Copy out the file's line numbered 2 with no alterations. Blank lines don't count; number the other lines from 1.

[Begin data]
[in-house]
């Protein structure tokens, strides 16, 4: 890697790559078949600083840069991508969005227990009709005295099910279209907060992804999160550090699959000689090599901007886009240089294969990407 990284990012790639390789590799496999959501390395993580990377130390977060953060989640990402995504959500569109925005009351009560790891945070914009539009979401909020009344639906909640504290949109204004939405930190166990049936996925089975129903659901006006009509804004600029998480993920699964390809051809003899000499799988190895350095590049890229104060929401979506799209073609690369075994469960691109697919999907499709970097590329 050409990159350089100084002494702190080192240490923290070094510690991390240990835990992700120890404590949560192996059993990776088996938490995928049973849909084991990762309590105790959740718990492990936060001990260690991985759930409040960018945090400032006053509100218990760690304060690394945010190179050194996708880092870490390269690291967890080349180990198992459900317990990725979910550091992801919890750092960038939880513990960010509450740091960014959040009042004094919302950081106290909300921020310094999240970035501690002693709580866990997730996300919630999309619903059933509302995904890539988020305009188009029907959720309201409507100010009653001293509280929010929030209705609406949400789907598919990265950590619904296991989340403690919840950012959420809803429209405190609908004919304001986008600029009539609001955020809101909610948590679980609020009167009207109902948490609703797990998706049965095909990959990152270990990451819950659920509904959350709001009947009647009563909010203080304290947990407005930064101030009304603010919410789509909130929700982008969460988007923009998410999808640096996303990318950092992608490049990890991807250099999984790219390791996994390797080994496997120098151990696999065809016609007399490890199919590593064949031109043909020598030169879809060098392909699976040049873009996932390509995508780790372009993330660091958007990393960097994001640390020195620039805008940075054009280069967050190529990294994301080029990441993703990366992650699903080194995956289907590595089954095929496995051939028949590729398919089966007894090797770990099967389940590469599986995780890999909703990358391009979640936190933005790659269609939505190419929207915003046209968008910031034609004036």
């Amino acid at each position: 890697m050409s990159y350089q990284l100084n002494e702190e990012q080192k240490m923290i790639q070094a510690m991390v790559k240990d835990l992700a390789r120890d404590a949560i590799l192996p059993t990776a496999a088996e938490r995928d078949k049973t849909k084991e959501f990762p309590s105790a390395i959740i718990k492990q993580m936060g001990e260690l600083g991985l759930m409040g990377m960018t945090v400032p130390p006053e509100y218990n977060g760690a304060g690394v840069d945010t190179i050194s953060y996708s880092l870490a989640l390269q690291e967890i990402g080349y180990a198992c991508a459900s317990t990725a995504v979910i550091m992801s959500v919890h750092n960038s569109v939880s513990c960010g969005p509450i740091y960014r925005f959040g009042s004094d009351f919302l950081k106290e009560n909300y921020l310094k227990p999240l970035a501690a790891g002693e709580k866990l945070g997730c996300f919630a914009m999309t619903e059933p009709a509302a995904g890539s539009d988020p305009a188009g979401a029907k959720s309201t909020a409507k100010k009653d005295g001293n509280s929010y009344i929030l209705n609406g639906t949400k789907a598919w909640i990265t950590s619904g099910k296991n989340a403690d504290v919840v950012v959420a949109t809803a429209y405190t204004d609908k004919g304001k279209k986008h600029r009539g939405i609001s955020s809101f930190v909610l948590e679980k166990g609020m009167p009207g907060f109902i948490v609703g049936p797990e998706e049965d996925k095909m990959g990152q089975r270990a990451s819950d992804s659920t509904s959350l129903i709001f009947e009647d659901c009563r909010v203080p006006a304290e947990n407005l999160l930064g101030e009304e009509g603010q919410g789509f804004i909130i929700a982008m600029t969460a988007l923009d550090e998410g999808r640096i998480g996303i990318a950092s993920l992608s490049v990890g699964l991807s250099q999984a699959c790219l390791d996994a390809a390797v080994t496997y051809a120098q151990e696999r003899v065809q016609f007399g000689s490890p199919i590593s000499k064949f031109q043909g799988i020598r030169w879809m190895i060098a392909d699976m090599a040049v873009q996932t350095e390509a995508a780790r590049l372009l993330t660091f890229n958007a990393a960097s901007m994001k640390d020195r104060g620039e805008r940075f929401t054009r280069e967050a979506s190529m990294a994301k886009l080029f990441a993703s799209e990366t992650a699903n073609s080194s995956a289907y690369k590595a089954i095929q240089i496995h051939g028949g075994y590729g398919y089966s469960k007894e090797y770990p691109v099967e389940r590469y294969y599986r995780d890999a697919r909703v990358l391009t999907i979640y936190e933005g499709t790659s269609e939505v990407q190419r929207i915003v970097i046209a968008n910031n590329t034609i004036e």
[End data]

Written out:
């Protein structure tokens, strides 16, 4: 890697790559078949600083840069991508969005227990009709005295099910279209907060992804999160550090699959000689090599901007886009240089294969990407 990284990012790639390789590799496999959501390395993580990377130390977060953060989640990402995504959500569109925005009351009560790891945070914009539009979401909020009344639906909640504290949109204004939405930190166990049936996925089975129903659901006006009509804004600029998480993920699964390809051809003899000499799988190895350095590049890229104060929401979506799209073609690369075994469960691109697919999907499709970097590329 050409990159350089100084002494702190080192240490923290070094510690991390240990835990992700120890404590949560192996059993990776088996938490995928049973849909084991990762309590105790959740718990492990936060001990260690991985759930409040960018945090400032006053509100218990760690304060690394945010190179050194996708880092870490390269690291967890080349180990198992459900317990990725979910550091992801919890750092960038939880513990960010509450740091960014959040009042004094919302950081106290909300921020310094999240970035501690002693709580866990997730996300919630999309619903059933509302995904890539988020305009188009029907959720309201409507100010009653001293509280929010929030209705609406949400789907598919990265950590619904296991989340403690919840950012959420809803429209405190609908004919304001986008600029009539609001955020809101909610948590679980609020009167009207109902948490609703797990998706049965095909990959990152270990990451819950659920509904959350709001009947009647009563909010203080304290947990407005930064101030009304603010919410789509909130929700982008969460988007923009998410999808640096996303990318950092992608490049990890991807250099999984790219390791996994390797080994496997120098151990696999065809016609007399490890199919590593064949031109043909020598030169879809060098392909699976040049873009996932390509995508780790372009993330660091958007990393960097994001640390020195620039805008940075054009280069967050190529990294994301080029990441993703990366992650699903080194995956289907590595089954095929496995051939028949590729398919089966007894090797770990099967389940590469599986995780890999909703990358391009979640936190933005790659269609939505190419929207915003046209968008910031034609004036």